They re-colored it between MAN OF STEEL and SUPERMAN #1 (vol 2). I don’t know for sure, but Byrne cited the Fleisher cartoons as an influence. Lois has brown hair there.

And has it since returned to black again?

It appears that she has: http://17.media.tumblr.com/yZChWGr3kqpr1vf7BYvvUmlJo1_500.jpg

Not really feeling any of these strongly, although it’s tough to argue against #2. As for #1, I’m sure I saw the comic and even bought it at the time. But if you asked me to visual Superman’s wedding issue, I couldn’t have done it. Which I could do for Spider-Man’s wedding issue. Therefore, I’d say the Spidey cover is iconic but the ACTION cover isn’t.

The ACTION COMICS cover is pretty old. This is for the Wedding of the Earth-2 Lois to the Earth-2 Superman.

The Jose Luis Garcia-Lopez pencils and Dick Giordano inks on the cover are stunning. That is what a DC Comic should look like to me. The cover of the actual wedding issue was a very average drawing by John Byrne. Whatever strengths Byrne brought to Superman, his take one the central couple was less appealing than the pre-COIE versions.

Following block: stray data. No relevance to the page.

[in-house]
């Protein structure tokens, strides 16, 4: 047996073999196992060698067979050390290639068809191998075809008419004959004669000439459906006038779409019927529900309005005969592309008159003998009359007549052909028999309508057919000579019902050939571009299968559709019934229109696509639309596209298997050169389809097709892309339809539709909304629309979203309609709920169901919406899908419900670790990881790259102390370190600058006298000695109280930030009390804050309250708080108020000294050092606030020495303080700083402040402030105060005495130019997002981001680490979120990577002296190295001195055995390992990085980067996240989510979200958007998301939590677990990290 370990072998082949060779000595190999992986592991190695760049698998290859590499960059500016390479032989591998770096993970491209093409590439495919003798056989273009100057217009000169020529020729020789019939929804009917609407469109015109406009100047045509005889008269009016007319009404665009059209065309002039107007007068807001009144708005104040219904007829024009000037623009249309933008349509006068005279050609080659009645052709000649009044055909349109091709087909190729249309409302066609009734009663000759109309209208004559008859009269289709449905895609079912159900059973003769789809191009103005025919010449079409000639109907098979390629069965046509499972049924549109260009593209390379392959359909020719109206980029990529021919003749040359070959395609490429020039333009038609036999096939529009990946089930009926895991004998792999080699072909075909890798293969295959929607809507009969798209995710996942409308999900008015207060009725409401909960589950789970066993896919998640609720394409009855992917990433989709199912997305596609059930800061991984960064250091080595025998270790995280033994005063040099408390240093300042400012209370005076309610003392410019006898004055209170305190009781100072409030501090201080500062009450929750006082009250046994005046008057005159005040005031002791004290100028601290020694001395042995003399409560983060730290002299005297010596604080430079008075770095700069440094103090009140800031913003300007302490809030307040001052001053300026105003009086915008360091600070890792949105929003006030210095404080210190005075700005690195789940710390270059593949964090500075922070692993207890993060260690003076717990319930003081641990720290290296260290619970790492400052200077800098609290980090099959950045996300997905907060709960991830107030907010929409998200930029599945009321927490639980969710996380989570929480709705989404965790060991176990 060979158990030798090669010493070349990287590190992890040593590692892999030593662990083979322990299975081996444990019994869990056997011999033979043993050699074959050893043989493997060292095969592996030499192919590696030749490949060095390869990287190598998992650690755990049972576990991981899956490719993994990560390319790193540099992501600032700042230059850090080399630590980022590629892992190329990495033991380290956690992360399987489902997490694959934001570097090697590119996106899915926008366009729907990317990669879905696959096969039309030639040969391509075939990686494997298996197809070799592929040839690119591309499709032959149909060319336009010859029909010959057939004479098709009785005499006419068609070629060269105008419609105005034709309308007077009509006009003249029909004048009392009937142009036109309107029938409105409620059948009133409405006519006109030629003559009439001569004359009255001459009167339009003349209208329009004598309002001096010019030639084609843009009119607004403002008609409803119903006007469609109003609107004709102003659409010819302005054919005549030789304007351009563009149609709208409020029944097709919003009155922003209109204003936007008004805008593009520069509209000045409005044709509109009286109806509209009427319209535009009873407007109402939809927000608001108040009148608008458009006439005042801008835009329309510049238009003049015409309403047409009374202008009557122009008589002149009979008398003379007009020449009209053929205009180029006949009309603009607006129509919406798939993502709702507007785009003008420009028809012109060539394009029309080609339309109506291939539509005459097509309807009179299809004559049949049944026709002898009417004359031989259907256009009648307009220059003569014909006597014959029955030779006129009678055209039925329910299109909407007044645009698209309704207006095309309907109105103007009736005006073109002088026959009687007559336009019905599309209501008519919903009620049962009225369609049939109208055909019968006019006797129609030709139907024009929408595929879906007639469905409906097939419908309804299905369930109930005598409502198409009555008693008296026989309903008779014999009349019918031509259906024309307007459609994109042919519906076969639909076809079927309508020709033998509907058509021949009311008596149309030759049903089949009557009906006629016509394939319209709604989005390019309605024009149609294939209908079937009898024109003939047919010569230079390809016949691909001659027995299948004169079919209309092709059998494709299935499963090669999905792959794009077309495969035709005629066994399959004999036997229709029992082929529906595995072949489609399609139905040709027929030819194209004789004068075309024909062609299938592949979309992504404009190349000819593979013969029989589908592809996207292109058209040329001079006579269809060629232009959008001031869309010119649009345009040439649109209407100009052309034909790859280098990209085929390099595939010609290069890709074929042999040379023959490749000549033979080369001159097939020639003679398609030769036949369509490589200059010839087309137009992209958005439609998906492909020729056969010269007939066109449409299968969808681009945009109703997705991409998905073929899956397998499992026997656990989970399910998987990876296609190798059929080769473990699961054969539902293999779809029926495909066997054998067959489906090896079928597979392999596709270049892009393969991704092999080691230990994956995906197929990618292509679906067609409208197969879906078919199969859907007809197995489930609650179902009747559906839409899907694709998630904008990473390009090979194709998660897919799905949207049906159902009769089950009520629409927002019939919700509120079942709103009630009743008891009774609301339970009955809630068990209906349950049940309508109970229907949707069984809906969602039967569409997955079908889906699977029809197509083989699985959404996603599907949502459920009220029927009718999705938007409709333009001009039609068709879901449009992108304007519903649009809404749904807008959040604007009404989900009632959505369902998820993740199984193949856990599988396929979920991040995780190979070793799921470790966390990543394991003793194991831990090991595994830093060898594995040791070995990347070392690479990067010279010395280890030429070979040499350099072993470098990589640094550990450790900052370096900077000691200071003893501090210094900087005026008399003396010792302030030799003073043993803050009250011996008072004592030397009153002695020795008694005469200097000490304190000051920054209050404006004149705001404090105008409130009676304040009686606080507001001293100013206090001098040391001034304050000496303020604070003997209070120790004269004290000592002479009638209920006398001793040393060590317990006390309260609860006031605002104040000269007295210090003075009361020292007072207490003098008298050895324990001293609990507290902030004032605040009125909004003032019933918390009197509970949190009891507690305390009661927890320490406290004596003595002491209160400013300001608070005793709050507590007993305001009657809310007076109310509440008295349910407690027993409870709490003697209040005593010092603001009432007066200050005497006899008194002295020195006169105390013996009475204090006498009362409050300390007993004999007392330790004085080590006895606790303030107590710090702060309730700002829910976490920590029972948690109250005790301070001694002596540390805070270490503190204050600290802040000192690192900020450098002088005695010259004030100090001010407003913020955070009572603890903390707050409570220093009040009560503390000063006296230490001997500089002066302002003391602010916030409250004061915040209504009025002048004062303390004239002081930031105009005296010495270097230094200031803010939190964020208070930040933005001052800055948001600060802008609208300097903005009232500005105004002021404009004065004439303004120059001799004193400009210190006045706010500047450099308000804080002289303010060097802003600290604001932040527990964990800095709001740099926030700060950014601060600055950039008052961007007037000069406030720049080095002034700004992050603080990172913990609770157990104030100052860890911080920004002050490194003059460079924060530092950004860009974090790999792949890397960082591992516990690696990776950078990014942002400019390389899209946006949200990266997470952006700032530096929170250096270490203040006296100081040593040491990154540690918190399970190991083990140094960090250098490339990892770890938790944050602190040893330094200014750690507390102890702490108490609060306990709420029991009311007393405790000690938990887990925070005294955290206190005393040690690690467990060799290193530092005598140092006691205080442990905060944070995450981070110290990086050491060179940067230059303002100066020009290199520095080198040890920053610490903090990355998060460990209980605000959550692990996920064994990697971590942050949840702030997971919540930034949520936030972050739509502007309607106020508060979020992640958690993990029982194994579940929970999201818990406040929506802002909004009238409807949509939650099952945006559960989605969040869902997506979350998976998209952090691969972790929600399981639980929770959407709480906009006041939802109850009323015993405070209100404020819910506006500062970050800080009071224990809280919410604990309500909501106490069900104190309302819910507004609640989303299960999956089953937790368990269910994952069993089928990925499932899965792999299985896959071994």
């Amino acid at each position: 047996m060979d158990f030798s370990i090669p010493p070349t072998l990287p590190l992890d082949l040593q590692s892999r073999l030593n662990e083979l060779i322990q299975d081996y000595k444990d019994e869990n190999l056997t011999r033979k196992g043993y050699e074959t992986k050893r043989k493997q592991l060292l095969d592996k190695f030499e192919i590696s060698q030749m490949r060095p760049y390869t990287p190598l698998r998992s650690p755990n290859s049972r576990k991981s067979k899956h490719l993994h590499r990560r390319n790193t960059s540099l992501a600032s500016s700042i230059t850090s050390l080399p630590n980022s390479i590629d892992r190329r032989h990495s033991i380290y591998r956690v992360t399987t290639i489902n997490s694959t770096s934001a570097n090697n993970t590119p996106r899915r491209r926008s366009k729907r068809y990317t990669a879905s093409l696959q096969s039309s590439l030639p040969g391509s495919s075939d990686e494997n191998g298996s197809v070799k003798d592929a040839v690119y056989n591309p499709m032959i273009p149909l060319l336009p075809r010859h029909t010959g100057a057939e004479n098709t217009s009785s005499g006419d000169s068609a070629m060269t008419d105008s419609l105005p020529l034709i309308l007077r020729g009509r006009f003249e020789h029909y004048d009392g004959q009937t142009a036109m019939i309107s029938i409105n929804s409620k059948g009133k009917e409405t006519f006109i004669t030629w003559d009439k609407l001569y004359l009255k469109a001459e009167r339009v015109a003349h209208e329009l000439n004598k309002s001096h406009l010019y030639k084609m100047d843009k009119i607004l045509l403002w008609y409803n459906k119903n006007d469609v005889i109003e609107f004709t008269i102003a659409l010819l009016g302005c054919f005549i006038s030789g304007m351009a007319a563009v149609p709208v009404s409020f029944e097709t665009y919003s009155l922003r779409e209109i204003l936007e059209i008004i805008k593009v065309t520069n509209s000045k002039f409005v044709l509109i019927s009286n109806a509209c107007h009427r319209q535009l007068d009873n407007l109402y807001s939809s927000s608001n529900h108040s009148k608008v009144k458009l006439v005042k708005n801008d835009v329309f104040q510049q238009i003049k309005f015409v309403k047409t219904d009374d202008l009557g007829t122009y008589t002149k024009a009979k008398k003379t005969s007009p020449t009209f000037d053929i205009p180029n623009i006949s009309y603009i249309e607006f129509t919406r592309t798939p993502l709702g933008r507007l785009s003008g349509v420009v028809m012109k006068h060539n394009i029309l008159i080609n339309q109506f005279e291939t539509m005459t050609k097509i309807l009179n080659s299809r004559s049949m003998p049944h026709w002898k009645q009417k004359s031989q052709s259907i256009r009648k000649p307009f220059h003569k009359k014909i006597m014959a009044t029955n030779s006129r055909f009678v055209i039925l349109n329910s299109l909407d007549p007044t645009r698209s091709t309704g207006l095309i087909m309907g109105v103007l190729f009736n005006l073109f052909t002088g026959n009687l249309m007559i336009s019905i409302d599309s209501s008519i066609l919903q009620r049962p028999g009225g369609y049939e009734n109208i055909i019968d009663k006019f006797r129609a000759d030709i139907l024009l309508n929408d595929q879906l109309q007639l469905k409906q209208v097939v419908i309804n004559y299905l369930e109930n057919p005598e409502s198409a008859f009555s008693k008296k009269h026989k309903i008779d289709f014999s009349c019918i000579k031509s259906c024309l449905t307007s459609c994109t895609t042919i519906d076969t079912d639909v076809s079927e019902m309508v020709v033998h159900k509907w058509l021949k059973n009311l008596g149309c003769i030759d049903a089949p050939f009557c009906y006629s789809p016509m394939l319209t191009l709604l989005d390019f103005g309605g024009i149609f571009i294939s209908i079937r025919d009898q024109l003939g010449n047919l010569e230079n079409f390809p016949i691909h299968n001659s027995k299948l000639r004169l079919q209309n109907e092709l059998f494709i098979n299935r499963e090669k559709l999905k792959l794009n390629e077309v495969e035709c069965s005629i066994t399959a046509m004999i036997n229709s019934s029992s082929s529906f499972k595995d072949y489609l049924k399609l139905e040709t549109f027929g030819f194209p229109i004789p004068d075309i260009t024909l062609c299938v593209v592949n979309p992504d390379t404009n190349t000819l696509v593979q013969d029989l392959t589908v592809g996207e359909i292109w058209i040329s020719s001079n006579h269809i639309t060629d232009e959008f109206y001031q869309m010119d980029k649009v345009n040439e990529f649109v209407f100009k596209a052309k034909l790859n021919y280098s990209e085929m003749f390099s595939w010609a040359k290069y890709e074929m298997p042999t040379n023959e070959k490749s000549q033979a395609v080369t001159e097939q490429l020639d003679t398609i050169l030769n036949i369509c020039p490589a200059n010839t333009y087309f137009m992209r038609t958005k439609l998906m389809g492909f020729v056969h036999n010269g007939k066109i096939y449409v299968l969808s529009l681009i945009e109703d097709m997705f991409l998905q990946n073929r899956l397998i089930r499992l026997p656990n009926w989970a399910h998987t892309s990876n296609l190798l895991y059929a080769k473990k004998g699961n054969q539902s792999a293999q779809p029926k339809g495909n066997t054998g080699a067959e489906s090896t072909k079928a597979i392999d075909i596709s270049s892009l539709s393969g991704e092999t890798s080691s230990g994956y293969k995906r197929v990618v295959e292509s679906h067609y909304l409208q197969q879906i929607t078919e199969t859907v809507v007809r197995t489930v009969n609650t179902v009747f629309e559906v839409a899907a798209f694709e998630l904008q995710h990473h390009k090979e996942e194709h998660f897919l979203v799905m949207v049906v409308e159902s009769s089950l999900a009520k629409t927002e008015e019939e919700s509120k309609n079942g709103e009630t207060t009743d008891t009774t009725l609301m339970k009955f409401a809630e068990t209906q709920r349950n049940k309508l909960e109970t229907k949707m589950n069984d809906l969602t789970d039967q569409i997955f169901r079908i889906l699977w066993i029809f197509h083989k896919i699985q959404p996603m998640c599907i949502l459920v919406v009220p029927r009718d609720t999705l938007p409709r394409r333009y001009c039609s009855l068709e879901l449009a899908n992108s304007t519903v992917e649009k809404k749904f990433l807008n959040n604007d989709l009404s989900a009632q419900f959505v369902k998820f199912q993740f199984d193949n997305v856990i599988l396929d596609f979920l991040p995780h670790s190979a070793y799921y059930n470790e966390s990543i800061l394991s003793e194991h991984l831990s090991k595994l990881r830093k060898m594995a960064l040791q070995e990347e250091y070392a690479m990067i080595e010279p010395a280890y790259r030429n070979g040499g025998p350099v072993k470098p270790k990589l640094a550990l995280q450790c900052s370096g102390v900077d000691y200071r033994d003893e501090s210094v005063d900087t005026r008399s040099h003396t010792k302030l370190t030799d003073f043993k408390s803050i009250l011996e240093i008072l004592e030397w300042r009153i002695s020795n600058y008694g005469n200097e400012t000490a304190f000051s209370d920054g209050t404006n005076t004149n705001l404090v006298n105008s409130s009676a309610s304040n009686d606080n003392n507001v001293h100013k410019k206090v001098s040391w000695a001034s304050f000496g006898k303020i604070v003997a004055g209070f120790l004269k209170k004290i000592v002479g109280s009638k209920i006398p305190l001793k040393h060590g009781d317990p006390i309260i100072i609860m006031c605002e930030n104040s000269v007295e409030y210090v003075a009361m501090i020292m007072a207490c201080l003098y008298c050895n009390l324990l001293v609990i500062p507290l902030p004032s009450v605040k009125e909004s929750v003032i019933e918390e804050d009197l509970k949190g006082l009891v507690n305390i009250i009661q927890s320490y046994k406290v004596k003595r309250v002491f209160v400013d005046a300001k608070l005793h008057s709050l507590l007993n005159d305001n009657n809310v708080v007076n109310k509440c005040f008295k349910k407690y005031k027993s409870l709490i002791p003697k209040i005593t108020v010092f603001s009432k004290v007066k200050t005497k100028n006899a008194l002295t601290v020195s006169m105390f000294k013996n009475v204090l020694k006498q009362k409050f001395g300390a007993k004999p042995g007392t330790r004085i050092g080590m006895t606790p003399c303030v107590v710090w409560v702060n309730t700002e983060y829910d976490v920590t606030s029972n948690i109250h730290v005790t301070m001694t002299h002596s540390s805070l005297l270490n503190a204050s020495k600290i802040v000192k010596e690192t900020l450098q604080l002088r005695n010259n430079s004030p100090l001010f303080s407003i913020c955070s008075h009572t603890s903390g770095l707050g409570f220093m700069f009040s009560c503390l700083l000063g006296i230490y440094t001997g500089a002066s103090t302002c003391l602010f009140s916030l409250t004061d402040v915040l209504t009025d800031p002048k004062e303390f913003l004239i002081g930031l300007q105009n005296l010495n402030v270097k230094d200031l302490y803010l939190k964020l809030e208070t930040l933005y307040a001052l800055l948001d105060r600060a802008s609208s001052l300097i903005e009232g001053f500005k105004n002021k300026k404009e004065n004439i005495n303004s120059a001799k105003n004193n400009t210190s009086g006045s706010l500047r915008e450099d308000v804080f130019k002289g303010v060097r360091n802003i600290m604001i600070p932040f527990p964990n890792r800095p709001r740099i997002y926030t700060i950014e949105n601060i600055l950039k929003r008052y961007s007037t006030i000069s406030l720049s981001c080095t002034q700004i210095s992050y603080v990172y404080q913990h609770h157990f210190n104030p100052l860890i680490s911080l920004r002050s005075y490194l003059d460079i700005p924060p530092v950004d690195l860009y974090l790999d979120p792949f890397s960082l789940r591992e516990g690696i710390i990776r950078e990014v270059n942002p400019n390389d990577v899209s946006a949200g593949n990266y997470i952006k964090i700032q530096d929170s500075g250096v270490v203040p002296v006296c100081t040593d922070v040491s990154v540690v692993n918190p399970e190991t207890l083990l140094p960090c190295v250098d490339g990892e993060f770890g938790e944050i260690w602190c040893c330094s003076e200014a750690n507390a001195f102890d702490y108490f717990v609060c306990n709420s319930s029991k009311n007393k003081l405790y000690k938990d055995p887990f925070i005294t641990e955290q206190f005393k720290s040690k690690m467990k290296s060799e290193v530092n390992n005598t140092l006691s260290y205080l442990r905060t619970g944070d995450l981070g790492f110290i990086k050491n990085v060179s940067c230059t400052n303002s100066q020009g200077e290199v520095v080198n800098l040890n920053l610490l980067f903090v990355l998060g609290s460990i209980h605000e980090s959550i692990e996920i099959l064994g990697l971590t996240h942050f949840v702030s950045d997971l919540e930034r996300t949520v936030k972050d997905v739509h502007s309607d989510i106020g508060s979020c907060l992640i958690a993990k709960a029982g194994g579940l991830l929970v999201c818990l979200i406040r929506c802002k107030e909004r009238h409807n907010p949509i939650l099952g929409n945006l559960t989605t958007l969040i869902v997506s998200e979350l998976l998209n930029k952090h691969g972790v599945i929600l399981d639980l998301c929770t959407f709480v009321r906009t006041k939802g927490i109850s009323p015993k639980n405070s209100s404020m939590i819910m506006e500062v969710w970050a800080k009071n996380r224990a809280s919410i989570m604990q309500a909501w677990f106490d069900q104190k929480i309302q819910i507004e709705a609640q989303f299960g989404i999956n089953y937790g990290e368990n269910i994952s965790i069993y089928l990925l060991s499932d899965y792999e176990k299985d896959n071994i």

I always found the art on Spidey wedding issue to surprisingly flat as well.

I’m liking the revised list here better.

Thanks Brian!

Both wedding issues were rushed out to tie-in with the characters’ weddings on other media (TV for Superman, comic strips for Spider-Man).

Yes, tail wagging the dog and everything.

Spidey’s marriage was already reversed. I’m expecting Superman to get single again someday. The Superman/Lois Lane/Clark Kent love “triangle” is WAY too important for the series to be dropped like that!
Just check All-Star Superman.

Best,
Hunter (Pedro Bouça)

I like them being married. The triangle had played itself out long ago, and I think it’s more challenging for a writer to write them as an interesting married couple. If I want to see 2 women having a catfight, I’ll watch the Bold and the Beautiful instead.

As for the covers, I’d have picked # 4 as mine…but hey, you can’t argue with the awesomeness that is José García-López. Why isn’t he a much bigger name?

Looking at cover # 3…Lois, you skank!

If youwere going to put a Scaffenberger cover, i think you should have gone with the famous ‘Catwoman Vs. Lois’ cover from LL #71. Watching Lois thow blows with Catty while Supes in turned into a cat may be campy, but it’s still the best.

Diggin’ that dress on the number two pick.